It's also obvious that Cukor does not know what direction to go with the film. Just what you need from your director. The script already suffered from several cliches and dry jokes (the studio fired Marilyn's chosen screenwriter), so to have a man with a lack of a vision makes for a film that ultimately falls flat. No wonder he got fired when Marilyn (who actually had a vision for the film and her career at that point) was re-hired to start shooting.

    Were it not for the caliber of its talents Something's Got To Give would have been a disaster. As it stands, they managed to get a crop of great and competent actors that saved the film. Marilyn makes the film. I think this film would have helped her transition into the more mature roles that she craved. This was, I believe, her first time playing a mother. Those scenes of her playing with the kids are especially poignant because everybody knows how badly Marilyn desired children. Something's Got To Give appears to be her most self-reflexive work, not in regards to her public image but to who she really was behind the facade of the Hollywood sexy goddess. I wished this film could have been completed not only because of the opportunities it would have afforded Marilyn, but also because it would have turned out to be a nice and pleasantly entertaining film.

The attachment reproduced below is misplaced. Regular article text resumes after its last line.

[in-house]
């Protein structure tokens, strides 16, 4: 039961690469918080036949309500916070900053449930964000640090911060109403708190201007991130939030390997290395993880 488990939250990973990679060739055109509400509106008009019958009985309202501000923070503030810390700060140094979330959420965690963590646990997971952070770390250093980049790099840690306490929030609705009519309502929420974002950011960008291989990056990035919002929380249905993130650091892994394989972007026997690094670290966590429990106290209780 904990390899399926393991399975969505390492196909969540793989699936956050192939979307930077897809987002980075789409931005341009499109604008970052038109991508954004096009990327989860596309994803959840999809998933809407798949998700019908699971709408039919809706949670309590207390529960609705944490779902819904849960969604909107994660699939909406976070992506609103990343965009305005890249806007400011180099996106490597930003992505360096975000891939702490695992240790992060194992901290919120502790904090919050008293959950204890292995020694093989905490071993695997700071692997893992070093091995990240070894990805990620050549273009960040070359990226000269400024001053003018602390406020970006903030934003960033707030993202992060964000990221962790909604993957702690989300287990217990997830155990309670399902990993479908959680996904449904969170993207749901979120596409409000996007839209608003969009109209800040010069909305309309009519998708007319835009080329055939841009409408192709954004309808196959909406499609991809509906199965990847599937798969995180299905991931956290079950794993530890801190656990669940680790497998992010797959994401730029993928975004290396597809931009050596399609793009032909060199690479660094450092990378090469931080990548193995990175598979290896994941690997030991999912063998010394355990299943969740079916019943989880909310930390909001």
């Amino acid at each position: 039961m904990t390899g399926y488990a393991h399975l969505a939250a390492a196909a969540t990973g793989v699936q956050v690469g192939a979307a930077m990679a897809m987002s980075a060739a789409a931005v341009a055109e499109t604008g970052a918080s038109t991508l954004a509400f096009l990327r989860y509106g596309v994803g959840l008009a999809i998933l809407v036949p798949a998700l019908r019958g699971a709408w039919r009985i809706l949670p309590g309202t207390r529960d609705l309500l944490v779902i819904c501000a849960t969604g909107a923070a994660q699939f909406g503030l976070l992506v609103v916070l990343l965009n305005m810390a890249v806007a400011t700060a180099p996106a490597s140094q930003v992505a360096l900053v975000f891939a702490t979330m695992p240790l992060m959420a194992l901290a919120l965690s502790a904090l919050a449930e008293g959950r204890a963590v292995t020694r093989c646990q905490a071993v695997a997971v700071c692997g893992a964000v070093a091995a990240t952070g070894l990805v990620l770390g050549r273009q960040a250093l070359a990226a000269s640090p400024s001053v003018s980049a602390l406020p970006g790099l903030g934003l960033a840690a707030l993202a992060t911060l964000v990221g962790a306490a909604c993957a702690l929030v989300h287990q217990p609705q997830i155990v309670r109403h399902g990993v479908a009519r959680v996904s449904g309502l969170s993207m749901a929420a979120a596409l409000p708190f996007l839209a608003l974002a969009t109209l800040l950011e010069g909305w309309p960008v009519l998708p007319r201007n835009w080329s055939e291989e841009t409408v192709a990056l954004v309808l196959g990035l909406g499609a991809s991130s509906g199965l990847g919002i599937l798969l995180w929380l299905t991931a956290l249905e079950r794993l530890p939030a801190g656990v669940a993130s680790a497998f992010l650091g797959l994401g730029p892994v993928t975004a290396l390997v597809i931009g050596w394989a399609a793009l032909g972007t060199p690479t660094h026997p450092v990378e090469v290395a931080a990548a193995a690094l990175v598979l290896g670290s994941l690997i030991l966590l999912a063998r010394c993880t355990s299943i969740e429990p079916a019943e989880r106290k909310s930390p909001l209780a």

Ludovico Rating


  1. Nice post here Teddy. I have never seen any of this footage, but would like to get around to at some point. I didn't know the plot of this film either, and find it funny that you compare Dean Martin's role to Cary Grant, as this is obviously a remake of "My Favorite Wife" with Cary Grant and Irene Dunne. It's funny because I have always felt that something was missing from this classic film, and that 60's feel, and upfront sexual addition could have added the perfect touch. I would love to have seen this film, and will forever be sorry she didn't get to finish this film. Thanks Teddy!

  2. Aaah, I totally forgot Cary Grant performed in the original. It's a sad film to check out if only because it could have been good.

  3. I still haven't seen this one, despite being a big Monroe fan! Really need to get onto that. Great post!